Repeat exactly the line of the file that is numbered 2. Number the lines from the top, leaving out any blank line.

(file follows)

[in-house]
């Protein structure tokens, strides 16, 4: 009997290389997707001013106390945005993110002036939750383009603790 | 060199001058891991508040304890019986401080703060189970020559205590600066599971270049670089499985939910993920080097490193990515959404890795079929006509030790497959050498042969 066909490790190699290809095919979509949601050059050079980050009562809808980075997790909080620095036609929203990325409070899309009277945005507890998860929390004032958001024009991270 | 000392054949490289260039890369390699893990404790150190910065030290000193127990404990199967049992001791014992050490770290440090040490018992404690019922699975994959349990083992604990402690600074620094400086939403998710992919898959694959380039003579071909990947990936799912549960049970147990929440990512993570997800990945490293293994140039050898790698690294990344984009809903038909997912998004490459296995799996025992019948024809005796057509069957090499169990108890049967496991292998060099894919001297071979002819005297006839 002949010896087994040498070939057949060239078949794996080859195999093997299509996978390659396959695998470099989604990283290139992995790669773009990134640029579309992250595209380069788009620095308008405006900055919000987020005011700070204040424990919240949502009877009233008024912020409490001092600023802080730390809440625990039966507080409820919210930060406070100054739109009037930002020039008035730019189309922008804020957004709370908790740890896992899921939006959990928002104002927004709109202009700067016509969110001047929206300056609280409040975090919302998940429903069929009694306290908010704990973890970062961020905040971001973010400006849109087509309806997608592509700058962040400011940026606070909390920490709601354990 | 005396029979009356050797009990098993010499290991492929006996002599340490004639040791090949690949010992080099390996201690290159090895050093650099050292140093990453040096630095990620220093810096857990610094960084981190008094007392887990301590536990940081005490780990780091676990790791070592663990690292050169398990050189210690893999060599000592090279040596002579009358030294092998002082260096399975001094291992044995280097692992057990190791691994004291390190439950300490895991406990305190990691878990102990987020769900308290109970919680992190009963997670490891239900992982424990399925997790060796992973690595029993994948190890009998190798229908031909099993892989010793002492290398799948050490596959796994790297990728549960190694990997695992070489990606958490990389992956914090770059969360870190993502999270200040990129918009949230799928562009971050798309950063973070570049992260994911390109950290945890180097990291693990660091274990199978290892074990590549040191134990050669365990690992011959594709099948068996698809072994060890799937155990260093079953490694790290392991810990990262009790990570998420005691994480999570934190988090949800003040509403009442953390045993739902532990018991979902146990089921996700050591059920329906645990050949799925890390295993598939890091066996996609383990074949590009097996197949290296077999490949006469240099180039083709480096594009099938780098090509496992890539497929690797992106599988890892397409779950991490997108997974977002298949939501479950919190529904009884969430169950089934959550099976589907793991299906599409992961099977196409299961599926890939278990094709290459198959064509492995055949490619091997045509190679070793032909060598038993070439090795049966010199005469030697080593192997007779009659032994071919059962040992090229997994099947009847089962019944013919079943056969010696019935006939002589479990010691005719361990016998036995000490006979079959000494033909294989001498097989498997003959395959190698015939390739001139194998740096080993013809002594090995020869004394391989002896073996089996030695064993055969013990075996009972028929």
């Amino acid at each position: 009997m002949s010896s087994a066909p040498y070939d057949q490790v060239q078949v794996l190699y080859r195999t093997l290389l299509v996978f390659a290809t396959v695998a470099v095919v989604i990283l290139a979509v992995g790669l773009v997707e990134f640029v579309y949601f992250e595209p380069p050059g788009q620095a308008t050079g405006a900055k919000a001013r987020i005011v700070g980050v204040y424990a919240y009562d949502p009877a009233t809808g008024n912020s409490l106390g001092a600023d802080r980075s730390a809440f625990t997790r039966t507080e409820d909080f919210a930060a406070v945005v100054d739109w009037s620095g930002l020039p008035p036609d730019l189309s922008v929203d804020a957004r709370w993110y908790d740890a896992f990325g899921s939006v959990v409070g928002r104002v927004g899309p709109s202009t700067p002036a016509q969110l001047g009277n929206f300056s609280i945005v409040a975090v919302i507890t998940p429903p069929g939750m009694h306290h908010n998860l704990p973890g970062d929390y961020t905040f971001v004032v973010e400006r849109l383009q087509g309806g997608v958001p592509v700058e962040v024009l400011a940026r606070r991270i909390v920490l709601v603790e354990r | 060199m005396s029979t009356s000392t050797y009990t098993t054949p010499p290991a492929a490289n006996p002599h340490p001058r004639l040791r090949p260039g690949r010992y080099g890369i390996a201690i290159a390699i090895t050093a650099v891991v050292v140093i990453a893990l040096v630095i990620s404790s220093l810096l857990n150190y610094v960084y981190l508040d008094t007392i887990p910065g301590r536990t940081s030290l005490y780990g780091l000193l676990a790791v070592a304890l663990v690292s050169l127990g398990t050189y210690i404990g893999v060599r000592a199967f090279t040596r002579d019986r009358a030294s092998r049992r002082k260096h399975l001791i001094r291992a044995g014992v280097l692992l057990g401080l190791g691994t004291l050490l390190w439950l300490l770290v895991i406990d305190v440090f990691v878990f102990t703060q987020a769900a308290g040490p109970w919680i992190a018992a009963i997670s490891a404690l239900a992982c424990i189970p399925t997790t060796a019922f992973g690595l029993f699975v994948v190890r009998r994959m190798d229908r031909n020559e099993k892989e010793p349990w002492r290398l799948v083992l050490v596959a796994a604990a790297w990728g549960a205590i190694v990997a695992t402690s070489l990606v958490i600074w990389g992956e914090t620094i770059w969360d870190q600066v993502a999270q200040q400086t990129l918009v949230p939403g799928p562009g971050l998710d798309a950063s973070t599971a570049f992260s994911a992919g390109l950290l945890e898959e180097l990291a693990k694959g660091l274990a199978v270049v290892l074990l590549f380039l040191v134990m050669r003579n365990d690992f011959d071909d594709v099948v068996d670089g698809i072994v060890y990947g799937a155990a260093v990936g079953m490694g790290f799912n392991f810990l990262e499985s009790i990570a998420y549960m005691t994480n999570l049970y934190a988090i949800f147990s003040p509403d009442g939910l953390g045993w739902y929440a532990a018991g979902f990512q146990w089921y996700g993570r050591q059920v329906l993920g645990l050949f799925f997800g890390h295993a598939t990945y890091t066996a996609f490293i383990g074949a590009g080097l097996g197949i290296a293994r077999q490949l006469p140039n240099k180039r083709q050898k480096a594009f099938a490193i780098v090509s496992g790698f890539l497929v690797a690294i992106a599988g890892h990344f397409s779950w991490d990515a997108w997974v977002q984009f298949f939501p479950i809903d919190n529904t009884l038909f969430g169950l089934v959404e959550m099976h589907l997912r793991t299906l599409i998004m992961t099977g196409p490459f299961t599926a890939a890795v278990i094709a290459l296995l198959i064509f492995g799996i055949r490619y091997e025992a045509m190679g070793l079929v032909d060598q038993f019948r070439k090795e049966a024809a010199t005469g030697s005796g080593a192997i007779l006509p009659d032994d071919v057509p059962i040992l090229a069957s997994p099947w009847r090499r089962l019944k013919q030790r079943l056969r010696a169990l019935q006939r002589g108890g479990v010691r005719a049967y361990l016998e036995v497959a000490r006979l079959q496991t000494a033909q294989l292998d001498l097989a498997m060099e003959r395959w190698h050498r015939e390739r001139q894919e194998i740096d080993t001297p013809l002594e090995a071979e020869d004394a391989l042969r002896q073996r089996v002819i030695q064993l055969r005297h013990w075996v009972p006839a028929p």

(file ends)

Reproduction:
């Protein structure tokens, strides 16, 4: 009997290389997707001013106390945005993110002036939750383009603790 | 060199001058891991508040304890019986401080703060189970020559205590600066599971270049670089499985939910993920080097490193990515959404890795079929006509030790497959050498042969 066909490790190699290809095919979509949601050059050079980050009562809808980075997790909080620095036609929203990325409070899309009277945005507890998860929390004032958001024009991270 | 000392054949490289260039890369390699893990404790150190910065030290000193127990404990199967049992001791014992050490770290440090040490018992404690019922699975994959349990083992604990402690600074620094400086939403998710992919898959694959380039003579071909990947990936799912549960049970147990929440990512993570997800990945490293293994140039050898790698690294990344984009809903038909997912998004490459296995799996025992019948024809005796057509069957090499169990108890049967496991292998060099894919001297071979002819005297006839 002949010896087994040498070939057949060239078949794996080859195999093997299509996978390659396959695998470099989604990283290139992995790669773009990134640029579309992250595209380069788009620095308008405006900055919000987020005011700070204040424990919240949502009877009233008024912020409490001092600023802080730390809440625990039966507080409820919210930060406070100054739109009037930002020039008035730019189309922008804020957004709370908790740890896992899921939006959990928002104002927004709109202009700067016509969110001047929206300056609280409040975090919302998940429903069929009694306290908010704990973890970062961020905040971001973010400006849109087509309806997608592509700058962040400011940026606070909390920490709601354990 | 005396029979009356050797009990098993010499290991492929006996002599340490004639040791090949690949010992080099390996201690290159090895050093650099050292140093990453040096630095990620220093810096857990610094960084981190008094007392887990301590536990940081005490780990780091676990790791070592663990690292050169398990050189210690893999060599000592090279040596002579009358030294092998002082260096399975001094291992044995280097692992057990190791691994004291390190439950300490895991406990305190990691878990102990987020769900308290109970919680992190009963997670490891239900992982424990399925997790060796992973690595029993994948190890009998190798229908031909099993892989010793002492290398799948050490596959796994790297990728549960190694990997695992070489990606958490990389992956914090770059969360870190993502999270200040990129918009949230799928562009971050798309950063973070570049992260994911390109950290945890180097990291693990660091274990199978290892074990590549040191134990050669365990690992011959594709099948068996698809072994060890799937155990260093079953490694790290392991810990990262009790990570998420005691994480999570934190988090949800003040509403009442953390045993739902532990018991979902146990089921996700050591059920329906645990050949799925890390295993598939890091066996996609383990074949590009097996197949290296077999490949006469240099180039083709480096594009099938780098090509496992890539497929690797992106599988890892397409779950991490997108997974977002298949939501479950919190529904009884969430169950089934959550099976589907793991299906599409992961099977196409299961599926890939278990094709290459198959064509492995055949490619091997045509190679070793032909060598038993070439090795049966010199005469030697080593192997007779009659032994071919059962040992090229997994099947009847089962019944013919079943056969010696019935006939002589479990010691005719361990016998036995000490006979079959000494033909294989001498097989498997003959395959190698015939390739001139194998740096080993013809002594090995020869004394391989002896073996089996030695064993055969013990075996009972028929």